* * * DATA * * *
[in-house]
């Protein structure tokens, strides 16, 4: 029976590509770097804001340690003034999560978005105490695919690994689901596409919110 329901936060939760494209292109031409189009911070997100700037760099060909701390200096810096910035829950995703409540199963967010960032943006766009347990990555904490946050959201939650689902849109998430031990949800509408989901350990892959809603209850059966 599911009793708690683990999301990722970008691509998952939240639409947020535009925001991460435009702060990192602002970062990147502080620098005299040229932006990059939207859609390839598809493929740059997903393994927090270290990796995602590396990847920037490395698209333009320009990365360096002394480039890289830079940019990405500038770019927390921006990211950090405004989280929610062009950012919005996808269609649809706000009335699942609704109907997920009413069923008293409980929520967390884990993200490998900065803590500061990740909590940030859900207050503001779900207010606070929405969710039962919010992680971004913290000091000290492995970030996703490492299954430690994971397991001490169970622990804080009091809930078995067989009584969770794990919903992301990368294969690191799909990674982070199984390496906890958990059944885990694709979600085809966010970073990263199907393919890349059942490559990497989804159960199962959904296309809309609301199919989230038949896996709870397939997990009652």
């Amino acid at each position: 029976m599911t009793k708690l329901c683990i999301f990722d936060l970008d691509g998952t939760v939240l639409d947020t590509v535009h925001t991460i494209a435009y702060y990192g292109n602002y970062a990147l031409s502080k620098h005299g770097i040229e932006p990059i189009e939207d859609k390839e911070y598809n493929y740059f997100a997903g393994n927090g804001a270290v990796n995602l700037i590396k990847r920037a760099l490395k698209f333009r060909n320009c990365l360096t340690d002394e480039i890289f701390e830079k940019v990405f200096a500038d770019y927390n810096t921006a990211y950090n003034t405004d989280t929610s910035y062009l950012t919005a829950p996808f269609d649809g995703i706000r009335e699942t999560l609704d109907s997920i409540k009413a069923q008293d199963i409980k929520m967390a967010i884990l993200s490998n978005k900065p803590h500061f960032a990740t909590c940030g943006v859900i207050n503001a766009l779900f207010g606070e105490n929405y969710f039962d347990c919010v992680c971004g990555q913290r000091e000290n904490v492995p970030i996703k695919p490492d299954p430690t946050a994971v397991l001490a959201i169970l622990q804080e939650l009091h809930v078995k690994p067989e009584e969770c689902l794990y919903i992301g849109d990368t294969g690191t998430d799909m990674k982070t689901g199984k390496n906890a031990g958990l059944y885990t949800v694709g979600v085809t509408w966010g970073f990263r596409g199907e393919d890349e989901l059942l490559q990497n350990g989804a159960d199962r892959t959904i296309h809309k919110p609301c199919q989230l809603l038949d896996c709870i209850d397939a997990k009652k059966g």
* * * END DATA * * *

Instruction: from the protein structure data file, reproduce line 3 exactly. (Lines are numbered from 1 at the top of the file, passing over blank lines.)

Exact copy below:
């Amino acid at each position: 029976m599911t009793k708690l329901c683990i999301f990722d936060l970008d691509g998952t939760v939240l639409d947020t590509v535009h925001t991460i494209a435009y702060y990192g292109n602002y970062a990147l031409s502080k620098h005299g770097i040229e932006p990059i189009e939207d859609k390839e911070y598809n493929y740059f997100a997903g393994n927090g804001a270290v990796n995602l700037i590396k990847r920037a760099l490395k698209f333009r060909n320009c990365l360096t340690d002394e480039i890289f701390e830079k940019v990405f200096a500038d770019y927390n810096t921006a990211y950090n003034t405004d989280t929610s910035y062009l950012t919005a829950p996808f269609d649809g995703i706000r009335e699942t999560l609704d109907s997920i409540k009413a069923q008293d199963i409980k929520m967390a967010i884990l993200s490998n978005k900065p803590h500061f960032a990740t909590c940030g943006v859900i207050n503001a766009l779900f207010g606070e105490n929405y969710f039962d347990c919010v992680c971004g990555q913290r000091e000290n904490v492995p970030i996703k695919p490492d299954p430690t946050a994971v397991l001490a959201i169970l622990q804080e939650l009091h809930v078995k690994p067989e009584e969770c689902l794990y919903i992301g849109d990368t294969g690191t998430d799909m990674k982070t689901g199984k390496n906890a031990g958990l059944y885990t949800v694709g979600v085809t509408w966010g970073f990263r596409g199907e393919d890349e989901l059942l490559q990497n350990g989804a159960d199962r892959t959904i296309h809309k919110p609301c199919q989230l809603l038949d896996c709870i209850d397939a997990k009652k059966g």